- WEB EXCLUSIVE
- PE COFFEEHAUS
At 10,152 feet, the small town of Leadville, Colo. (pop. 2,800), is the highest incorporated city in America. But according to local officials, bureaucratic wrangling has left North America’s highest incorporated high but not dry, exposing it to the possibility of one of worst mining disasters in the country’s history.
At issue is a drainage tunnel built by the federal government in 1943 to collect water from the hundreds of tunnels that honeycomb the surrounding hills. Problems were noted in the 1970s as water contaminated with heavy metals began pooling. In 2005, the EPA offered to pump water to the Bureau of Reclamation treatment plant but the plan was nixed as the bureau claimed the additional water was not part of their cleanup agreement. The state declined to pick up any responsibility for the site.
Water levels have increased by 50 feet since May 2005, to a total of 150 feet. According to local officials, anxiety is now especially high as heavy snowfall this past winter could prove dangerous as it melts this spring. Were the mine to rupture, EPA officials said, it could conceivably flood the town with toxic water.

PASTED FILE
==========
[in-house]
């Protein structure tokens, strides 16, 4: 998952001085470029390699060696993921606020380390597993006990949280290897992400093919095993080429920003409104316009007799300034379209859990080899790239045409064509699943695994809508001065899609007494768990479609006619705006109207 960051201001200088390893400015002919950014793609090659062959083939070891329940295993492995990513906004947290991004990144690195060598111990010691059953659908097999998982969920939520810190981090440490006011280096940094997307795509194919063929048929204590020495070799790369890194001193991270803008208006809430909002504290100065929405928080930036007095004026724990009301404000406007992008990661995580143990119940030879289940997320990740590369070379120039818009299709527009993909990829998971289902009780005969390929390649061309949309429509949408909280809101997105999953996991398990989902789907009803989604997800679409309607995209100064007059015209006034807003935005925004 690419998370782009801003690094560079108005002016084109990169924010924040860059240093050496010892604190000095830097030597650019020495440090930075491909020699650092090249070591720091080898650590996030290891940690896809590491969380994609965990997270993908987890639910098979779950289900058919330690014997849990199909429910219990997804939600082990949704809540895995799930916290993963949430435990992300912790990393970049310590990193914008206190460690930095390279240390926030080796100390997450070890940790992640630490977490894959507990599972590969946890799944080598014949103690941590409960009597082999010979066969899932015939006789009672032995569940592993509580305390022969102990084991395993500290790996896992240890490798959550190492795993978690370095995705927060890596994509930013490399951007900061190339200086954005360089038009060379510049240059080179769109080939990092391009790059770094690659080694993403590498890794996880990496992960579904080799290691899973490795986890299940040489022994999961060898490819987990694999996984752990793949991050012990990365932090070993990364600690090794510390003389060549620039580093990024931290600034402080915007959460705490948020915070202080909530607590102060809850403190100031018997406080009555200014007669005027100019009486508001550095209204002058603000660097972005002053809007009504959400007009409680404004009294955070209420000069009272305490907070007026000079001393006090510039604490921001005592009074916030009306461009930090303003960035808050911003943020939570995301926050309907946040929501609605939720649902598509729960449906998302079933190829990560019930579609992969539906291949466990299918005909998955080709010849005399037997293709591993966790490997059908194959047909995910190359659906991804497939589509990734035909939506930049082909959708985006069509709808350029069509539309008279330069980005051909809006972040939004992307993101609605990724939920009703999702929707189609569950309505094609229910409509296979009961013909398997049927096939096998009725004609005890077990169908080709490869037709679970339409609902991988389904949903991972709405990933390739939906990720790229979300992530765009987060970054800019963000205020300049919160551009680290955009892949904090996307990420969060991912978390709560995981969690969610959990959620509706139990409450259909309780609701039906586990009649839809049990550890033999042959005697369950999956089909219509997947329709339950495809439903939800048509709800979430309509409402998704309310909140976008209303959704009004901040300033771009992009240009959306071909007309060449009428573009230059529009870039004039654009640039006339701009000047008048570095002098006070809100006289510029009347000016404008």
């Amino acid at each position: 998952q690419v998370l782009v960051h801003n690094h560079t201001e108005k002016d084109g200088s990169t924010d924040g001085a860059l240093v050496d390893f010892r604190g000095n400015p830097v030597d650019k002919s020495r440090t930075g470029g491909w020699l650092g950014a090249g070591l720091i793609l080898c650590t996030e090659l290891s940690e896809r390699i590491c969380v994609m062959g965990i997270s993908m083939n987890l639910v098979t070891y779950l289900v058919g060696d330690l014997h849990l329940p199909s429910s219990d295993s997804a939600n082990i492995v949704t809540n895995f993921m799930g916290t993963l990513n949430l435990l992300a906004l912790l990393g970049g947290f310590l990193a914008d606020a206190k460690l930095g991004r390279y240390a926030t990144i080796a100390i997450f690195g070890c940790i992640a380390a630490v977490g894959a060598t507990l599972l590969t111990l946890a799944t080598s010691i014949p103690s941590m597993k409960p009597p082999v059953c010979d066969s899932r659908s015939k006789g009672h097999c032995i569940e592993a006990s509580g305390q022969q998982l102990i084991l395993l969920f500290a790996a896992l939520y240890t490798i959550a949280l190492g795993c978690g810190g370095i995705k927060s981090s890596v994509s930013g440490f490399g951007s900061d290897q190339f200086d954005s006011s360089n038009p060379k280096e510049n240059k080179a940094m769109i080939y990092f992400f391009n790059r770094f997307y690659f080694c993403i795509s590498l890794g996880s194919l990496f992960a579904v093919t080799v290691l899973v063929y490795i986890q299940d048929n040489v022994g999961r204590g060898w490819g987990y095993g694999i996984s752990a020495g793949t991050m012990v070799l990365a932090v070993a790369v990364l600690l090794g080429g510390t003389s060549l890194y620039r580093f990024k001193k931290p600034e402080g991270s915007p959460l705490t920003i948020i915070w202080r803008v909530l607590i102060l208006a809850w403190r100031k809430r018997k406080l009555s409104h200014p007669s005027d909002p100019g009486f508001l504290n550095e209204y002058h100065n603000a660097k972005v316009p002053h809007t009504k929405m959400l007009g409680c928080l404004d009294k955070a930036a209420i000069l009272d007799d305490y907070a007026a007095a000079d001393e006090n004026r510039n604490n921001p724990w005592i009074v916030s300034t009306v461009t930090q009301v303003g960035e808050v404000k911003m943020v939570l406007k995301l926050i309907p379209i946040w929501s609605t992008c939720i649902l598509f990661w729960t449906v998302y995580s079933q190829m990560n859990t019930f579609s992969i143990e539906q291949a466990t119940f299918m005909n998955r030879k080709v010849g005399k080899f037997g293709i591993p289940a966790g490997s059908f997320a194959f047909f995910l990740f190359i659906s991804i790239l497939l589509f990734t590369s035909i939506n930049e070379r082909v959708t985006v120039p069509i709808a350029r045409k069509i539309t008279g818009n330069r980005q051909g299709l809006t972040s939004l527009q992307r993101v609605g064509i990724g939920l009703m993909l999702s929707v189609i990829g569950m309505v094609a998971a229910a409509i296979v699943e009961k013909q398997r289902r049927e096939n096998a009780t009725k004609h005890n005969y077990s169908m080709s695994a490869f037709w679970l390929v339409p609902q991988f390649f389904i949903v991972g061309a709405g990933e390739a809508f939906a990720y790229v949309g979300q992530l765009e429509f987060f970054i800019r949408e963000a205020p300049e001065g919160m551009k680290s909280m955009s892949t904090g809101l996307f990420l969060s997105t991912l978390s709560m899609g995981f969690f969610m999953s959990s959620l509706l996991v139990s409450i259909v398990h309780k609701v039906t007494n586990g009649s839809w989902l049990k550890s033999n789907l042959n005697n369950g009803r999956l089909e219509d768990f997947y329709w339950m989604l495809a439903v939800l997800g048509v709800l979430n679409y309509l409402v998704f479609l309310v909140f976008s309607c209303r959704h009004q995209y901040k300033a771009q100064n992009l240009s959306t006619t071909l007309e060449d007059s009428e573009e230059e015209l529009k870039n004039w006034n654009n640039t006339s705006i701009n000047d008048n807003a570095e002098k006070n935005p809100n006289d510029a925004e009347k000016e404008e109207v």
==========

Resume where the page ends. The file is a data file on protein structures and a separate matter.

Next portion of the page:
County commissioners have sought the help of Democratic Colorado Sen. Ken Salazar. Gov. Bill Ritter Jr. also has sent a letter to President Bush. The EPA agreed in February to spend $1.5 million to drill into the tunnel and begin pumping water to the Bureau of Reclamation plant.
Gold and silver mines fueled the local economy in the late 1800s. Those gave way to zinc and lead mining during World War II and the Korean War. Molybdenum was refined after that to be used to support the steel industry. The EPA listed the area as a Superfund site in 1983 and the mine closed in 1986 after a decline in molybdenum prices.